Current State of the Hiring Process
Andy says that the hiring process at Braze currently takes about three weeks or less. First there’s a pair of screening interviews with the hiring manager and recruiter, then an hour-long presentation, and then another pair of screening interviews with leaders. The whole process takes only a few hours in total.
Naz notes that the hiring timeline depends on the size and scale - making that first hire is different from filling 20 positions in a month. The current process at Stripe begins with the hiring manager chatting with the candidate, which is a way for them to really understand the role, expectations, and offers. Then the candidate has a take home assessment, which they’re reassessing because it is time-consuming. Next, there’s an on-site talk with sales and the hiring manager, a leadership chat, and a presentation round. The average time spent is 2.5 hours on-site, 30 minutes of the initial chat, and then the assessment can take longer (2-4 hours at the candidate’s own pace).
The process at Snow is evolving, Stephanie says. In general, there are three rounds, with 3-4 interviews, a manager screen, and a presentation round. They require leadership buy-in from everyone, including the sales VP plus the hiring manager, which gets everyone comfortable and started on the right foot. Snow recently started combining a presentation round with a peer round which she really likes - it gives the existing team a chance to see what’s out there, and her a chance to have a real talk which candidates value.
Tom says Eightfold only used to do a presentation round if they didn’t know the candidate - referrals didn’t need it. But HR said they had to do it for everyone. And it turned out that people who interviewed flawlessly often blew it on the presentation round. So they changed it up. Now they offer candidates a dry run with a hiring manager - if they don’t take it, that’s a red flag on its own. And sometimes the dry run is bad, but they take coaching really well, which is a great indicator. They also open presentations up to the whole SE team so they get a variety of questions and candidates can ask anyone on the SE team about anything. It’s been really embraced by the team.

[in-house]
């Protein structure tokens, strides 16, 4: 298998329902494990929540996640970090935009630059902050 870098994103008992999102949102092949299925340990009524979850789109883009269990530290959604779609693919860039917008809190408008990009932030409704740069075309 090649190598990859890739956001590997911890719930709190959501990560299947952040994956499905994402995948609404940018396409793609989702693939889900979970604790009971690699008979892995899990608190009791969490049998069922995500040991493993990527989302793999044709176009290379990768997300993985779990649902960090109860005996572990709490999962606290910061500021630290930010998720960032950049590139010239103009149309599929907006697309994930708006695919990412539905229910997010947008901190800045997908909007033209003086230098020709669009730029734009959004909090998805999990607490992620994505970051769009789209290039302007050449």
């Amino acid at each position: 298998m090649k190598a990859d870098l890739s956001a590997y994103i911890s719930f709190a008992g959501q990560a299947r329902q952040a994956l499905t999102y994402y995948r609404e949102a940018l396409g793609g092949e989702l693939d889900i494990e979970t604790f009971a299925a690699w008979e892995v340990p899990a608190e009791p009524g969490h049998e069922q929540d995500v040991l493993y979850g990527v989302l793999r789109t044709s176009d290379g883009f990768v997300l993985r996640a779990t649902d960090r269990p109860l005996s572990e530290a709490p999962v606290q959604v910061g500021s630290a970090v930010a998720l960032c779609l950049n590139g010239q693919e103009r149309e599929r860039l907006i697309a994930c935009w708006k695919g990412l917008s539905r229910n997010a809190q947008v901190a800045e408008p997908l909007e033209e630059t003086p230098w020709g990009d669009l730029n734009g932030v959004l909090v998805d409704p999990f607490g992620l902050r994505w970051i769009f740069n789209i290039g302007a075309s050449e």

Andy says he kept the presentation round in his team but they’ve changed up the format. Since you can tell in 10-15 minuntes if someone is a good presenter, they now leave plenty of space outside the presentation to ask questions about how they prepare, unpack, and solve problems. Those questions have been much more valuable than the actual presentation.
When determining what your presentation process will look like, Naz says that looking for coachable candidates matters - as well as being honest with yourself about coaching capabilities. And she’s focused on training her interviewers as well, because she’s noticed that certain people are just there to help the candidate fail. It's all about the candidate experience at the end of the day, so she spends a lot of time training how to approach that. It’s not about answering the hardest question, it’s about figuring out how the candidate will present themselves in front of the customer.
Tom has found that if they can’t keep the process to under four weeks, they start to lose candidates - especially in EMEA. Speed is essential.
The Evolution of the Process